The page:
Quartet of Scottish inventors to secure share of £1.3m prize pot after being honoured in UK-wide awards

Four entrepreneurs from Scotland are sharing in a £1.25 million prize fund after being named among the latest winners in an initiative to catalyse innovation among young people.

The quartet – whose specialisms include a body-powered bionic hand for amputees to using onion skin instead of single use plastic waste – have been unveiled today by Innovate UK, the UK’s Westminster-backed innovation agency, as Young Innovator Award winners.

The latest round of the competition saw a 25 per cent year-on-year jump in the number of applicants to reach almost 700, with Innovate UK adding that the “exceptional” standard of ideas led it to award in excess of 50 per cent more winners this year, making this the largest cohort of Young Innovators to-date.

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The Scotland winners join a 94-strong cohort aged 18 to 30 with business ideas “that could change the world” and will each benefit from a £5,000 grant, one-on-one business coaching, and an allowance to cover living costs. Martina Tuskova (29), from Paisley has created Eco Devana that makes non-slip reusable period pads with a view to to ending period taboos, for example, while Renuka Ramanujam (28), from Oban is developing Huid, a material innovation that uses onion skin instead of single use plastic waste, working in collaboration with universities to improve and test the material.

Among the Scottish winners is Fergal Mackie who has developed a body-powered bionic hand. Picture: contributed.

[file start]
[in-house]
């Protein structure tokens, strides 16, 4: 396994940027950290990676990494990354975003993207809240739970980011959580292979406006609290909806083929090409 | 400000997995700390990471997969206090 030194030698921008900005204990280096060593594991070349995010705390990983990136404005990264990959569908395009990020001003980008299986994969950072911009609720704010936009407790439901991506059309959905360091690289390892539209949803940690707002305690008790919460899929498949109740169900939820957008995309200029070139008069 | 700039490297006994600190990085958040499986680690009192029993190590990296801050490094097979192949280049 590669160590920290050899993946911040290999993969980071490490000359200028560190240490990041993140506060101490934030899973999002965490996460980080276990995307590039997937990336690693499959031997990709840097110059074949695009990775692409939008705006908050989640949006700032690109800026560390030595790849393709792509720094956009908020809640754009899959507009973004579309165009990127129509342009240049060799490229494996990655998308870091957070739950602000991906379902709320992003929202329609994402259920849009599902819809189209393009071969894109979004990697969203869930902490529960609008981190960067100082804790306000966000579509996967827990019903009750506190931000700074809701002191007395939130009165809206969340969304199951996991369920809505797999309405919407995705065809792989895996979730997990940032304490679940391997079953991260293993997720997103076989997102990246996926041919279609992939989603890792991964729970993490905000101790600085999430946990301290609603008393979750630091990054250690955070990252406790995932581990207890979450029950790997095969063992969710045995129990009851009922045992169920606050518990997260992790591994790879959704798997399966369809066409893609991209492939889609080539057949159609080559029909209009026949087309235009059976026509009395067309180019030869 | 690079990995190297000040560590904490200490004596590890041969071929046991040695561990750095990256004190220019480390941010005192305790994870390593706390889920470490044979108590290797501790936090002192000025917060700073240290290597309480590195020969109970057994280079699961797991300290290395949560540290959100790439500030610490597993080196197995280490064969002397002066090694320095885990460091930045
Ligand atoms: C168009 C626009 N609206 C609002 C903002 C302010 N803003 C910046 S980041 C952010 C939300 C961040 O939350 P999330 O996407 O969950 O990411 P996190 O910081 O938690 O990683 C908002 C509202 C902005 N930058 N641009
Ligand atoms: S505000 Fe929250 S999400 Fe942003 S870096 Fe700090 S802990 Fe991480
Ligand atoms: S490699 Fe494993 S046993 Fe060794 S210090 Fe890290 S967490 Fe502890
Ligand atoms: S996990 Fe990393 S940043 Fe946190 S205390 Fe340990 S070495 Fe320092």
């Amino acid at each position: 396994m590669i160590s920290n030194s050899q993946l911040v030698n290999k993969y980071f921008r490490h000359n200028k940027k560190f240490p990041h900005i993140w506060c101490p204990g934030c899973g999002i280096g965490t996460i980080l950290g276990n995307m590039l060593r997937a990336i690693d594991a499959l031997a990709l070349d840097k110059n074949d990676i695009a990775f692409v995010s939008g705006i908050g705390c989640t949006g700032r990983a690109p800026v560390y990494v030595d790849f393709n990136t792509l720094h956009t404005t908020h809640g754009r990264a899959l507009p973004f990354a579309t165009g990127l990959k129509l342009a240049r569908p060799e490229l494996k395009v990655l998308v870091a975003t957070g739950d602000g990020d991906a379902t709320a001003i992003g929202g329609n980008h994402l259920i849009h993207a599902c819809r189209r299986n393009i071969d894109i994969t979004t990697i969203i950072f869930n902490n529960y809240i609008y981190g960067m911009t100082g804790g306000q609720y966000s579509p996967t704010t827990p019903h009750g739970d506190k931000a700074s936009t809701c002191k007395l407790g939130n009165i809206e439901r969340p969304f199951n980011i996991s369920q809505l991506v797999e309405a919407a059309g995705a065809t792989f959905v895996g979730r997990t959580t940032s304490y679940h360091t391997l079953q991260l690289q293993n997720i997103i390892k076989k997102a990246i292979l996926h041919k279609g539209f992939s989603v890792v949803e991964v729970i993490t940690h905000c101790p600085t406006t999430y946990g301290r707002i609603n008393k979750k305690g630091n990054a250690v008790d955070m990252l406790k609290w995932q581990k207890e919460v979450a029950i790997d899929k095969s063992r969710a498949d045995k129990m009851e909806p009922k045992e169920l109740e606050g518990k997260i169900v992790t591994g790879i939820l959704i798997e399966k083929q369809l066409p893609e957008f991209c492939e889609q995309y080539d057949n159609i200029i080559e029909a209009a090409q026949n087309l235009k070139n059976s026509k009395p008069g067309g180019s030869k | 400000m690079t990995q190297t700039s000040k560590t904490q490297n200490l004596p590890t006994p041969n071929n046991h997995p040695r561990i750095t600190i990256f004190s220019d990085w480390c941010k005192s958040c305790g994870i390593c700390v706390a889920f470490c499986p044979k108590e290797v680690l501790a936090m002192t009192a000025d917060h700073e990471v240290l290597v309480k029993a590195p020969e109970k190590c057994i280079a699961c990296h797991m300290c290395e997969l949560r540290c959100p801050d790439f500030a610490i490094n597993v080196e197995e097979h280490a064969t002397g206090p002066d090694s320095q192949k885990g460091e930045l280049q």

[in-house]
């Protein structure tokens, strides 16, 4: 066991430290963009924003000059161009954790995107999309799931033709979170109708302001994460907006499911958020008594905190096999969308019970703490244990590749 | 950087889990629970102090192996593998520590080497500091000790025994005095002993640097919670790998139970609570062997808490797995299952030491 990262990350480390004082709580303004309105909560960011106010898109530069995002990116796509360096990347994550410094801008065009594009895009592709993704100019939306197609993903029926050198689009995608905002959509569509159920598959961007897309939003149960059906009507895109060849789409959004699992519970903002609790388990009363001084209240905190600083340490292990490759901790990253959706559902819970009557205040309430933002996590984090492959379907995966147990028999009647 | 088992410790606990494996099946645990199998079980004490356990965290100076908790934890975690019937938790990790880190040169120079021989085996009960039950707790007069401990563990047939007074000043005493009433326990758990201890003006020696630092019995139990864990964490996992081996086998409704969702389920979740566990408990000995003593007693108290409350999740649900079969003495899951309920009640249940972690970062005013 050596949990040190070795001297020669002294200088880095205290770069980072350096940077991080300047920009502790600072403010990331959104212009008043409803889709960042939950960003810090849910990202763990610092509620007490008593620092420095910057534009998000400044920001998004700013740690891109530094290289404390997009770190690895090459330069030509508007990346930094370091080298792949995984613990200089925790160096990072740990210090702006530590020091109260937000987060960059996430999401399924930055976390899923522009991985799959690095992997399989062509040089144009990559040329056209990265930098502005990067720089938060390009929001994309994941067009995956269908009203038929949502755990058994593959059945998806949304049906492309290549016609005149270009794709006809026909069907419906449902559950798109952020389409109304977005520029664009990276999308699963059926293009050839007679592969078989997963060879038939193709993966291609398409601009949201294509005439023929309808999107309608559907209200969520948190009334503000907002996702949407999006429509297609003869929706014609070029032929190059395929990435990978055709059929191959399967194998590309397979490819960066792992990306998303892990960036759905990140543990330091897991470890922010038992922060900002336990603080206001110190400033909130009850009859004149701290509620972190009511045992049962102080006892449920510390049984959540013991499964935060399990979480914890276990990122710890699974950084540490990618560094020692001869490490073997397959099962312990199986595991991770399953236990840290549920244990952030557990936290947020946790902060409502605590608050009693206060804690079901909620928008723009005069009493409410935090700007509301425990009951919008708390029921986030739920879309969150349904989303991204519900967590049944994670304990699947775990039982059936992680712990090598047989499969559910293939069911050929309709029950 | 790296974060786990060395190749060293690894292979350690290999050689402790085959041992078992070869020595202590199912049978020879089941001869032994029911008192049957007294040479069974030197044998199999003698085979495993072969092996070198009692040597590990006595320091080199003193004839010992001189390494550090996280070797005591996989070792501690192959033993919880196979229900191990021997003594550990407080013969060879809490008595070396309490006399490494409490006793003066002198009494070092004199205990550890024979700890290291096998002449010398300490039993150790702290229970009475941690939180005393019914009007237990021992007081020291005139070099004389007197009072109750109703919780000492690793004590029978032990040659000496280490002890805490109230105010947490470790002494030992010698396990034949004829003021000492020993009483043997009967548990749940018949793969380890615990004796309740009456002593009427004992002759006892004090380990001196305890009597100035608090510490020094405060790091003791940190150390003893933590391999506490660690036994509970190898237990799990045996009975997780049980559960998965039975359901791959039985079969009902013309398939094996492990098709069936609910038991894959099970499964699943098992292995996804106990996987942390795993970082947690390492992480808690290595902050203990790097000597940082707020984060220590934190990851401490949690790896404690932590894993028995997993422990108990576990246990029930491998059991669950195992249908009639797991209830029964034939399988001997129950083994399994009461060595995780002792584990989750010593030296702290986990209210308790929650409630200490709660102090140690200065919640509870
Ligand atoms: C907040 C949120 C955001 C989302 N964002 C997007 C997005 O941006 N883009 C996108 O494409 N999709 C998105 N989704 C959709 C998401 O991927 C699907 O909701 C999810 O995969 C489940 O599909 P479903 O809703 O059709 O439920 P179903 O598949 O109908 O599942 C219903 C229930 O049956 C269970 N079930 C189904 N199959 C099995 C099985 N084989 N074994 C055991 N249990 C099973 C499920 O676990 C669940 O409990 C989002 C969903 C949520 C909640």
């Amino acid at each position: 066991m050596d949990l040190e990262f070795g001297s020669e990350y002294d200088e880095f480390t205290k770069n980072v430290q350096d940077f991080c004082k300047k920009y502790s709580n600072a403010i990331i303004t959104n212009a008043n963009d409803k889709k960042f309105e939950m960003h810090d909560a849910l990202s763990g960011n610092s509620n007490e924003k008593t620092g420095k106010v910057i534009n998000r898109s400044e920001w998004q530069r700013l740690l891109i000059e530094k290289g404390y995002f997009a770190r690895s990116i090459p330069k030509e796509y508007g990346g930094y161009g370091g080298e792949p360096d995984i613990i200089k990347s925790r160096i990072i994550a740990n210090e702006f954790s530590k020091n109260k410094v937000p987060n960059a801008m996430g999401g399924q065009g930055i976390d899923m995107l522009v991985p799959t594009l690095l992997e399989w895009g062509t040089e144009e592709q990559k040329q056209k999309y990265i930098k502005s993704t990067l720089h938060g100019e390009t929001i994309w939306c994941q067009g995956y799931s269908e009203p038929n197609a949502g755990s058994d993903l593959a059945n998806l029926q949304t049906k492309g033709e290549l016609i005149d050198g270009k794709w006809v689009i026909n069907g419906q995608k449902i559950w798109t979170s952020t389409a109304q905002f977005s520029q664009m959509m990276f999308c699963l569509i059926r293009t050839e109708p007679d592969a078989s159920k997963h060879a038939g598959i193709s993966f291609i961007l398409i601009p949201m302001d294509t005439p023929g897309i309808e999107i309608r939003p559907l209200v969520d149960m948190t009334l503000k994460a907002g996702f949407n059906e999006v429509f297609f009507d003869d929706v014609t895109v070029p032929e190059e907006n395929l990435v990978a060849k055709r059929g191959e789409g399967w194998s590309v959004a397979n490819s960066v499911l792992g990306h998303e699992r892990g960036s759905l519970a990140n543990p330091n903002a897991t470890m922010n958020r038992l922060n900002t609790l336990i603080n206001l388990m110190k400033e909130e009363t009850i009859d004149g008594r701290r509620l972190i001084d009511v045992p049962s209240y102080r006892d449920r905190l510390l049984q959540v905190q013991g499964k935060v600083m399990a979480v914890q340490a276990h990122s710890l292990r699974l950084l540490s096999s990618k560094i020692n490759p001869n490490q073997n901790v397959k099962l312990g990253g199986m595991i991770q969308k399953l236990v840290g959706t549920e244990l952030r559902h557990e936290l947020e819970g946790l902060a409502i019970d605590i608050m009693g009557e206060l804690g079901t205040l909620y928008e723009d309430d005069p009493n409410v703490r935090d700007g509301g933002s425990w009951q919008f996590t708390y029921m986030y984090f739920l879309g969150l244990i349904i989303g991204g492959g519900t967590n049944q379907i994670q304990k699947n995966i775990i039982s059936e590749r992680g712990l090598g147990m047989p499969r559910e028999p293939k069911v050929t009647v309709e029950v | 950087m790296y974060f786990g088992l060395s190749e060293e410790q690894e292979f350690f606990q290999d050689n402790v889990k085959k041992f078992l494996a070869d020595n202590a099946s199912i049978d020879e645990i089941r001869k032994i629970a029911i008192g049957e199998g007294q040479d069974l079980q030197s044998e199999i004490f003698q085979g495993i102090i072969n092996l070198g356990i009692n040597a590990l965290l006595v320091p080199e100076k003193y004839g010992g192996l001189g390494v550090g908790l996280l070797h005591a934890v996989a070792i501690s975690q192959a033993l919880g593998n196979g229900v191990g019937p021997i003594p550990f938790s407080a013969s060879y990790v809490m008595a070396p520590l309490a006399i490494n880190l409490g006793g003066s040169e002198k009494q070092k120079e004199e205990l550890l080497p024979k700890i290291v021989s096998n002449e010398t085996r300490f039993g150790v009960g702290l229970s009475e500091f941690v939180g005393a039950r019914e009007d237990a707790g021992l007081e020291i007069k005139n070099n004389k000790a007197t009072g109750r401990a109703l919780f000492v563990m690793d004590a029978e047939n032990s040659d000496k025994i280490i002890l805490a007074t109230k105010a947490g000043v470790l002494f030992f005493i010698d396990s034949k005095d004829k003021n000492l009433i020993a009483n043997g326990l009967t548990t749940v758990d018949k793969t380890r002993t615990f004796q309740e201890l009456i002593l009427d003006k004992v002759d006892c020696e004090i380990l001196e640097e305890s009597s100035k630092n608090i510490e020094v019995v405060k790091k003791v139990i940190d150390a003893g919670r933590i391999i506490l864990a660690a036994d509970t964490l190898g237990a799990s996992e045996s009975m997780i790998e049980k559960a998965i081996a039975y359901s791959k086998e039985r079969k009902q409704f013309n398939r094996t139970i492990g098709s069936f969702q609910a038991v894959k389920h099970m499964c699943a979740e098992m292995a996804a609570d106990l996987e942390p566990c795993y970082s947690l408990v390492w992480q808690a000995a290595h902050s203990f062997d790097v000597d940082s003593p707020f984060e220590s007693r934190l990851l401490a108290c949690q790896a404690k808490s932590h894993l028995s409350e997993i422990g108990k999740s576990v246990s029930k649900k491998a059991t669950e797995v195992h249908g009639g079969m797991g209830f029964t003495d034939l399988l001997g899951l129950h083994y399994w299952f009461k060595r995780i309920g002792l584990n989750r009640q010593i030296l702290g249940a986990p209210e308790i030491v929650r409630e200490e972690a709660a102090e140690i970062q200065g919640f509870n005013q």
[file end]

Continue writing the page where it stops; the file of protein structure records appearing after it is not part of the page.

Richard Campbell (28) from Edinburgh is creating a barrel-aged, non-alcoholic whisky, currently in its early stages, which will be barrel-aged for the same length of time as traditional whiskies, and Fergal Mackie (aged 25), from Edinburgh, has developed Metacarpal – a body-powered bionic hand to give those with upper-limb amputations a better experience, using no electronics.

Mr Mackie said: “Being from a technical background with next-to-no industry experience, creating a business from scratch is a fairly monumental task. I am ecstatic to be part of the Innovate UK’s Young Innovators Award cohort. The advice and funding, which allows me time each week to dedicate to the business, will be crucial Metacarpal's success.”

UK Government Minister for Scotland Malcolm Offord said: “It’s fantastic to see young people from Scotland working on such bold and exciting ideas. I look forward to hearing further updates on their progress and I hope they can serve to inspire further innovation and entrepreneurial spirit across Scotland and the whole United Kingdom.”

Fellow winner Renuka Ramanujam from Oban is working on a material innovation that uses onion skin instead of single use plastic waste. Picture: contributed.

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